That was what was written on the school report of a six-year-old Don Fear, Telford's Who Wants To Be A Millionaire jackpot winner. It now seems like understatement of the century.
After a whirlwind of attention and celebrations following the screening of his glorious moment on Friday evening, teacher Don was welcomed back to school at Haberdasher's Adams in Newport yesterday by cheering students and delighted colleagues.
Though he won't be there much longer - he handed in his notice the day after winning the top prize and will finish in December.
"It's a wonderful school and the kids blow me away every day with how clever they are and how nice they are. But winning the money gives me the chance to take retirement a couple of years early and I want to enjoy it."
It was Don who blew the nation away with his supreme performance on the show, answering the questions in a mere 20 minutes and only using one of his four lifelines.
WATCH the incredible moment Don Fear won a million:
His students past and present will have known all about his incredible knowledge - host Jeremy Clarkson said it was "like sitting next to the internet in a pink shirt". And while celebrations were in force, things could have been so much different for the history and politics head.
He almost gave up his gift of passing his knowledge on to Shropshire's youngsters to become an Asda delivery driver. It came after the closure of Wakeman School in Shrewsbury in 2013.
He said: "I'm very fortunate. I filled in the application form but then the next day the phone went and there was a chance to go to Adams Grammar. It's been fantastic."
After watching the show back at home with his family and receiving hearty congratulations from brother Davyth, who previously won £500,000 on the show, Don spent the weekend being patted on the back, snapped by paperazzi and trying to sift through mountains of messages.
But having had chance to reflect, he shared his secrets to quiz show success.
Don is a regular at the pub quiz at the Red Lion in Wellington, and he also prepared by watching reruns of quiz programmes.
"I've been doing the quiz at the Red Lion on Wellington for about five or six years. Shout out to Jules, who is a fantastic quiz master.
"We have a good team. There are a couple of my ex students and a couple of other friends. We complement each other. I don't actually answer many, but I'm there for the proper questions!"
He added: "I appeared calm on TV because I was calm. As part of my preparation I watch dozens of programmes like it, so when I got in the chair I was relaxed.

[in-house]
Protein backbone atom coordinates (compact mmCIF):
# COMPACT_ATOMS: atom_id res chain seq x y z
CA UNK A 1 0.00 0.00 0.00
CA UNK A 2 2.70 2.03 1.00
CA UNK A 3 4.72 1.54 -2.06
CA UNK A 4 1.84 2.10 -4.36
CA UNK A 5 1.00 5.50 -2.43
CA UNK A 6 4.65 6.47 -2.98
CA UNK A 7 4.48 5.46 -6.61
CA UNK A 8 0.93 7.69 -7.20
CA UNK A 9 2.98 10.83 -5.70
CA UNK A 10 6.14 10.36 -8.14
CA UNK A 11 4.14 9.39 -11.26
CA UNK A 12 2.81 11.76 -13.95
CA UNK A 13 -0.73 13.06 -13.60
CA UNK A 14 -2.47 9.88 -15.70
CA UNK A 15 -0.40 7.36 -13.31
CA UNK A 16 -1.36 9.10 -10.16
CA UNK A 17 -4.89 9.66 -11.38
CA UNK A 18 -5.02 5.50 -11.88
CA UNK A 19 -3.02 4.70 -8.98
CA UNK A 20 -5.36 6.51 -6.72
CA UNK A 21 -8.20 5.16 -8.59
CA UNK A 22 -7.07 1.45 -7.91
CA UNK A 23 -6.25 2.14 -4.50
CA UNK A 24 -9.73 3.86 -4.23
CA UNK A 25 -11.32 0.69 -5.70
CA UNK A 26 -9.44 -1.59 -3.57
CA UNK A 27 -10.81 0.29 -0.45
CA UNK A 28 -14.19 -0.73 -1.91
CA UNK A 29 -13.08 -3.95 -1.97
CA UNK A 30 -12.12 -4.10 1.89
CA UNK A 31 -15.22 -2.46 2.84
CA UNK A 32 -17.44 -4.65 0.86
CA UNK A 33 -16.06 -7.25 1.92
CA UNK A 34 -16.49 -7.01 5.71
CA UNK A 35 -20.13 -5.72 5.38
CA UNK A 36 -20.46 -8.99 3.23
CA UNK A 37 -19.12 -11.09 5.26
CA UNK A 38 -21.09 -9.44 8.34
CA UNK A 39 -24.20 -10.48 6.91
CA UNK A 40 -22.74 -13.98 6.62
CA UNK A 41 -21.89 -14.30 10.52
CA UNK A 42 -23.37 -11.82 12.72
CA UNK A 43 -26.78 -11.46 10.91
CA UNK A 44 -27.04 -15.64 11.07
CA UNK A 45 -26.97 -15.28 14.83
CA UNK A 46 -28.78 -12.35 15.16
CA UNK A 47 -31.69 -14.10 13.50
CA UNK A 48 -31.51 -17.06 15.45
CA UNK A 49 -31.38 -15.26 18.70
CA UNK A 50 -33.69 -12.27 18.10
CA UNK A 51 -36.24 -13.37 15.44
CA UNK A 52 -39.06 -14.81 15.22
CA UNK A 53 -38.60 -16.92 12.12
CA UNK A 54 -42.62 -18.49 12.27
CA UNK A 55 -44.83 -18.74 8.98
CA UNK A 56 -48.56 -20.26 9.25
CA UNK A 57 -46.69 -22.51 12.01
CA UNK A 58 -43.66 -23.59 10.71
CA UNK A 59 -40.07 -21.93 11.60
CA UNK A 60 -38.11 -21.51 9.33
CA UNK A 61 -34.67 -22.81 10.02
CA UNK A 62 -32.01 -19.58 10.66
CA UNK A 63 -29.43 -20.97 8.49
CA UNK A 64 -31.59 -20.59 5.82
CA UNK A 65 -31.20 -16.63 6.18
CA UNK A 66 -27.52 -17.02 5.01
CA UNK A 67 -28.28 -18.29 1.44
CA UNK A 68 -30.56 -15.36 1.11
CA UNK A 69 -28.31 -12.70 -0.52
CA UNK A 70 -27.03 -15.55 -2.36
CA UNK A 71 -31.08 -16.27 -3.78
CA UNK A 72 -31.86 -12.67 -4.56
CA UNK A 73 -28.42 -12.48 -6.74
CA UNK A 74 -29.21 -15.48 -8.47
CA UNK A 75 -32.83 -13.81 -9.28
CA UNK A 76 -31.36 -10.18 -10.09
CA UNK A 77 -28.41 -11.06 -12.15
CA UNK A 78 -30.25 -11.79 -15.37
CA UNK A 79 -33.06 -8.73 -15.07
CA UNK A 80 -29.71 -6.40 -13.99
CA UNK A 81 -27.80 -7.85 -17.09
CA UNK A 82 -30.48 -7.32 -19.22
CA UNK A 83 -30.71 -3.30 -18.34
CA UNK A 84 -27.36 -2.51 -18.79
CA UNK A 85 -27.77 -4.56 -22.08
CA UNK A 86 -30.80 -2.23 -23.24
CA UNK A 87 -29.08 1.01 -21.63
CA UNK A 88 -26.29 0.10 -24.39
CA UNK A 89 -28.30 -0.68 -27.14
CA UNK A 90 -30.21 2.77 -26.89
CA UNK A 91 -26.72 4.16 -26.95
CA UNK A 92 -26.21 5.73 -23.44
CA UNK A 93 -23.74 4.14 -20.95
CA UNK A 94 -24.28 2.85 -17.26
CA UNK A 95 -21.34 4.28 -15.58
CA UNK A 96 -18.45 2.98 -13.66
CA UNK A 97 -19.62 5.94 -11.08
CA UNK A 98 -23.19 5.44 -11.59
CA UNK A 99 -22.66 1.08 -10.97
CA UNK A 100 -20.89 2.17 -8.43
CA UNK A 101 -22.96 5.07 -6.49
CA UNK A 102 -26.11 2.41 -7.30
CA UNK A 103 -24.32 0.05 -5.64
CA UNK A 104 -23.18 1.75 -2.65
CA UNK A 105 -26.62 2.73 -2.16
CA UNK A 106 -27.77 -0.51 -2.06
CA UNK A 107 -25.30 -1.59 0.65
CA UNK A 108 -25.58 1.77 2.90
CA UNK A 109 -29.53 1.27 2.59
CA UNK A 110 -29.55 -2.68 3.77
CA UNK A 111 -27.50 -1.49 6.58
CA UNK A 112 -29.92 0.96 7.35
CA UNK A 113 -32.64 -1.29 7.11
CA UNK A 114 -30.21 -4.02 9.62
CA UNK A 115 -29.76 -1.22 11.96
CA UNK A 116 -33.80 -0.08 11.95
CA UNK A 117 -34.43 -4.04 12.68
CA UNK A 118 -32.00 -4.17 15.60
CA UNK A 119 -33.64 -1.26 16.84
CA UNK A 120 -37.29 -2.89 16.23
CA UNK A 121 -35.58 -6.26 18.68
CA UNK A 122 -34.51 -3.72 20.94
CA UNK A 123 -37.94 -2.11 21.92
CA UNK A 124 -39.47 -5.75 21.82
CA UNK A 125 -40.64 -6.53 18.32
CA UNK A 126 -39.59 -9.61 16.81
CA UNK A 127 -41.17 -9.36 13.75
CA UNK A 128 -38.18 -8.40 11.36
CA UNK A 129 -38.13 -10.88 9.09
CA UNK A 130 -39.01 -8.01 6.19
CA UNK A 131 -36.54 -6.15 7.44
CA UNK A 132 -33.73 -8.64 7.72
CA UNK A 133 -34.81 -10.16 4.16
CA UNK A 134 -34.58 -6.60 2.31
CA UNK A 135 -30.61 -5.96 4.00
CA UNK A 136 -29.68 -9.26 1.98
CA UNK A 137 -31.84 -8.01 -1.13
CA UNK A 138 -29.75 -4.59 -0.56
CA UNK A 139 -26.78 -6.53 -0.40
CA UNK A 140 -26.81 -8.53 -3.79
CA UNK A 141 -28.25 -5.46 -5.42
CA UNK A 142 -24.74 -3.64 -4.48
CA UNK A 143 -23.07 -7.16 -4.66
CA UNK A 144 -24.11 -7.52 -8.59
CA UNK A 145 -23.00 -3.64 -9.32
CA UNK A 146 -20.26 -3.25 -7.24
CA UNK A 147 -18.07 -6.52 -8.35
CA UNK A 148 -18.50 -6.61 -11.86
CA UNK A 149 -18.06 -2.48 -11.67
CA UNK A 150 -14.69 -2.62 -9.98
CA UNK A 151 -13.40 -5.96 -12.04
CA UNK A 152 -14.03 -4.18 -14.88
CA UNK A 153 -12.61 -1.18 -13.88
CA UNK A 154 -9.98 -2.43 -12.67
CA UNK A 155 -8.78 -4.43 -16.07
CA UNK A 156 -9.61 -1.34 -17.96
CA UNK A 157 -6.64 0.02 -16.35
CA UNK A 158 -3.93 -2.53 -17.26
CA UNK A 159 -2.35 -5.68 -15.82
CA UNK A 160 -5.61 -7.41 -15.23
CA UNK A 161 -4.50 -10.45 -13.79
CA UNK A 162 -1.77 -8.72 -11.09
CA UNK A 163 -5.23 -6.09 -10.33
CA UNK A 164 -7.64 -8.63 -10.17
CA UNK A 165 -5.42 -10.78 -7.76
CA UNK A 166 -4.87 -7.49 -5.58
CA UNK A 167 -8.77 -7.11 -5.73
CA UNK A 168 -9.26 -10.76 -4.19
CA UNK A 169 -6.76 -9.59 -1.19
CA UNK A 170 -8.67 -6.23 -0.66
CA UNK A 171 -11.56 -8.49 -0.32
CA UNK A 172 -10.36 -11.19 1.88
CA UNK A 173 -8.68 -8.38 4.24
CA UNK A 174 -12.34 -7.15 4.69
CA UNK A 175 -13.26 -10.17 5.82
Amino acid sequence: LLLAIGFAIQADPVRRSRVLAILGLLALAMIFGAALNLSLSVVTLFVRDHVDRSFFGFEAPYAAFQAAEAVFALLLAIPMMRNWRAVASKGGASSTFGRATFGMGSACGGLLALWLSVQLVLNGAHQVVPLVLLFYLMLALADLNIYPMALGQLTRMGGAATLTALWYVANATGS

"I see an awful lot of people waste lifelines because they lack confidence, not because they don't know the answer. On a lot of the shows I watched, I would have still been in the chair after the contestant left so thought I could do well.
"They were hard questions but I just happened to know the answers.
"I think the one most would have found the hardest was the landmarks question. I was extremely lucky with how they fell. There was no trivia. I was waiting for the tough one that I didn't know to come up but thankfully it didn't come.
"Being a history teacher, I know a lot of dates. If you can remember dates it helps you contextualise other things like when a certain composer was around."
Now Don is looking at planning some trips away in the new year, though he's still got to wait for his winnings to land in his bank account before going too wild.
"It's difficult to plan at the moment but also because I haven't got the money yet," he said. "It won't come through for about a month.
"I'll be retiring in January so it'll be time to go and explore. I'm thinking of Canada for an early trip, but I don't know if going in winter is a good idea.
"I'm going to be getting a motorhome, but there's no rush at the moment. I'd like to go on safari."
While the money gives him freedom to run off into the sunset with wife Deb, an alternative career has piqued his interest.
Asked whether he'd fancy mixing it with quizzing heavyweights and becoming a Chaser or an Egghead, Don said: "I'd love to be a professional quizzer. My family are quite keen on having a show called Beat the Brothers with me and Davyth.
"He was made up, so delighted for me. We're so close as a family "
He added: "It's rubbish at the moment with Covid-19. It's a really miserable situation for a lot of people. We're living in turbulent times, so it was nice to be able to provide a bit of good news.
"I feel like I'm flying the flag for Shropshire and for ordinary people."